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[of Christ.

into

The resurrection]

S. MATTHEW.
CHAP. XXVIII.

he said. Come, see the place where IN IN the end of the sabbath, as it the Lord lay.

began to dawn toward the first day 7 And go quickly, and tell his disof the week, came Mary Magdalene ciples that he is risen from the dead; and the other Mary to see the and, behold, he goeth before you sepulchre.

Galilee; there shall ye see him: lo, I 2 And, behold, there was a great have told you. earthquake : for the angel of the Lord 8 And they departed quickly from descended from heaven, and came the sepulchre with fear and great joy; and rolled back the stone from the and did run to bring his disciples door, and sat upon it.

word. 3 His countenance was like light- 9 And as they went to tell bis disning, and his raiment white as snow: ciples, behold, Jesus met them, say;

4 And for fear of him the keepers ing, All hail! And they came and did shake, and became as dead men. held him by the feet, and worshipped

5 And the angel answered and said him. unto the women, Fear not ye: for I 10 Then said Jesus unto them, Be know that ye seek Jesus, which was not afraid : go tell my brethren that crucified.

they go into Galilee, and there shall 6 He is not here : for he is risen, as they see me.

EXPOSITION—Chap. XXVII. Continued. grace of God is added, to direct and to im- inised to rise again, they beg that the goprove it, it is difficult to speak in too high vernor will make sure the sepulchre, lest terms of the female character.

his disciples should steal the body, and by But the faithful followers of Jesus were the substitution of a living person, pretend not all females; por were the men always that he had risen from the dead. Pilate, of the lower class. Joseph of Arimathea however, having on his part no apprehenwas a rich man, though his disciple: and sions, leaves this to themselves. “ So they seeing bis Master dead, knew not how went, and made the sepulchre sure ; sealbetter to show his attachment and respect, ing the stone, and setting a watch.” than by begging his body of the governor, These circumstances, fortuitous as they in order to deposit it in a new tomb, which may seem, were doubtless all arranged in he had hewn out for himself in a rock in his providence, not only for the accomplishown garden. Nicodemus, another ruler of ment of our redemption, but also for the the Jews, and secretly a disciple (John fulfilment of divine prophecy. Isaiah had xix. 39), brought also a large quantity of said, “He made his grave with the wicked," spices, and having obtained leave of Pilate, or, as we render it, “ He was placed with they took down his body from the cross, the wicked in his death; but with the rich and having swathed the body in fine linen, was his sepulcbre.” Upon the cross" he and covered it with spices (or perfumes), was numbered among transgressors," but they closed the door, and placed a heavy be was honoured ju his tomb (see lsa. liii. stone against it. The bypocritical Phari- 9, 12, Expos. and Notes); but he fell only sees were at this time busy with their pass- to conquer ; he died to rise and reign, and over, or it is probable they would have thus fulfil another prophecy,“ o death, 1 tried to prevent this. Next morning, how- will be thy plague; o grave, I will be thy ever, recollecting (what all his disciples destruction !” (Hos. xiii. 14.) seem to have forgotten) that Jesus pro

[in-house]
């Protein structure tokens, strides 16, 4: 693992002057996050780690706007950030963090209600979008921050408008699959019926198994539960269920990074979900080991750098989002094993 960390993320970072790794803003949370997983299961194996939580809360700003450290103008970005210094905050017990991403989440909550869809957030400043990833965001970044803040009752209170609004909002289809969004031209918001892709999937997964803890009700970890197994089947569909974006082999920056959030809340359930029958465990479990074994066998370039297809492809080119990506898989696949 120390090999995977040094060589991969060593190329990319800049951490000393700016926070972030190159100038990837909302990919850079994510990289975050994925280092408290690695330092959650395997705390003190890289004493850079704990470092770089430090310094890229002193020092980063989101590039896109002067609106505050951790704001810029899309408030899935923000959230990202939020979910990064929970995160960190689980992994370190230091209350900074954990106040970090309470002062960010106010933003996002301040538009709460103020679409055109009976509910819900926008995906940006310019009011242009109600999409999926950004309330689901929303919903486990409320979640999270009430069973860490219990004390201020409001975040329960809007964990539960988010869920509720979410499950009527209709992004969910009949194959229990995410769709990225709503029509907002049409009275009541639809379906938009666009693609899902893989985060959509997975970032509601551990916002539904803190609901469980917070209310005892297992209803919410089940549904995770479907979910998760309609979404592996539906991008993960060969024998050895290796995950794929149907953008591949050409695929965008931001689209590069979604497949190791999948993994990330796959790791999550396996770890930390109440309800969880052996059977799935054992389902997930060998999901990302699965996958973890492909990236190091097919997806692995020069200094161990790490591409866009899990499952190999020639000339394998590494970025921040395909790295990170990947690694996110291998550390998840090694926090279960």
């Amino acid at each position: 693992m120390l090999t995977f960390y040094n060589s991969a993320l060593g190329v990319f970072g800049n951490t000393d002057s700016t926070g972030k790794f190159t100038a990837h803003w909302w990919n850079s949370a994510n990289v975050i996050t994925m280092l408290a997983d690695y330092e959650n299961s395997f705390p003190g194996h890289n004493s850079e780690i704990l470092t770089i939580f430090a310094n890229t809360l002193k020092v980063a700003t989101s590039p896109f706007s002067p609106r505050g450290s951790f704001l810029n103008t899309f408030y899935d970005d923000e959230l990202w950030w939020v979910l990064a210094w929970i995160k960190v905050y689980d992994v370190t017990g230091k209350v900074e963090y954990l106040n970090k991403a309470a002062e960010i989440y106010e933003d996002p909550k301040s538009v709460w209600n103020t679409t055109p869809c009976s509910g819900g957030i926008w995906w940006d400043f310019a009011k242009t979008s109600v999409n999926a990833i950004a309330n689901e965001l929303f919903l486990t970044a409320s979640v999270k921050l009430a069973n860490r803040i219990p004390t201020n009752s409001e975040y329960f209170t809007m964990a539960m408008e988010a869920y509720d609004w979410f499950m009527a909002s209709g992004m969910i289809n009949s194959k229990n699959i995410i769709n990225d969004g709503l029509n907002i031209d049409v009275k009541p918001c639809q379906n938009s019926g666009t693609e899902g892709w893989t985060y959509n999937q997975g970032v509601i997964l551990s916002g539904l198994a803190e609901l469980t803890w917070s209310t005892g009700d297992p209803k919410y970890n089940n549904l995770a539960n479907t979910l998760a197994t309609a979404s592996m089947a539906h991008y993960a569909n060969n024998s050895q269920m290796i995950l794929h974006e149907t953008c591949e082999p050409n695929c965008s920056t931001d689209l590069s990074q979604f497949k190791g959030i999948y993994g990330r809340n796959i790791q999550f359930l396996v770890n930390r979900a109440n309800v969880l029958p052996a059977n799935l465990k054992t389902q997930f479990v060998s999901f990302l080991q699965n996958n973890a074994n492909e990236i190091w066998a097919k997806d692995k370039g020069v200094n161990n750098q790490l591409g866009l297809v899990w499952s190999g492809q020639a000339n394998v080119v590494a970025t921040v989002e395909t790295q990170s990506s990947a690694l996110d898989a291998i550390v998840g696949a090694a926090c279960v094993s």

NOTES. CHAP. XXVIII. Ver. 1. In the end of the sub- make no difference in the sense, the question is of n« bath.--Camp." Sabbath being over, and the first day importance. -- All hail-Camp." Rejoice !” Doddi of the week beginning to dawn.". This agrees with however, retains the term "hail," without the woni Mark xvi, 1. The Jewish sabbath began on Friday all, to which there is nothing answerable in the ori evening (when stars of the second magnitude arose), gina).-Held him by the feel, &c. " Exactly thi and ended at the same time on Saturday evening. kind of reverence may be seen daily among the Hin

Ver. 2. There was (Marg. " had been") a great doos, A Hindoo disciple, meeting his religiou earthquake-that is, before the women arrived." guide in the public street, prostrates himself before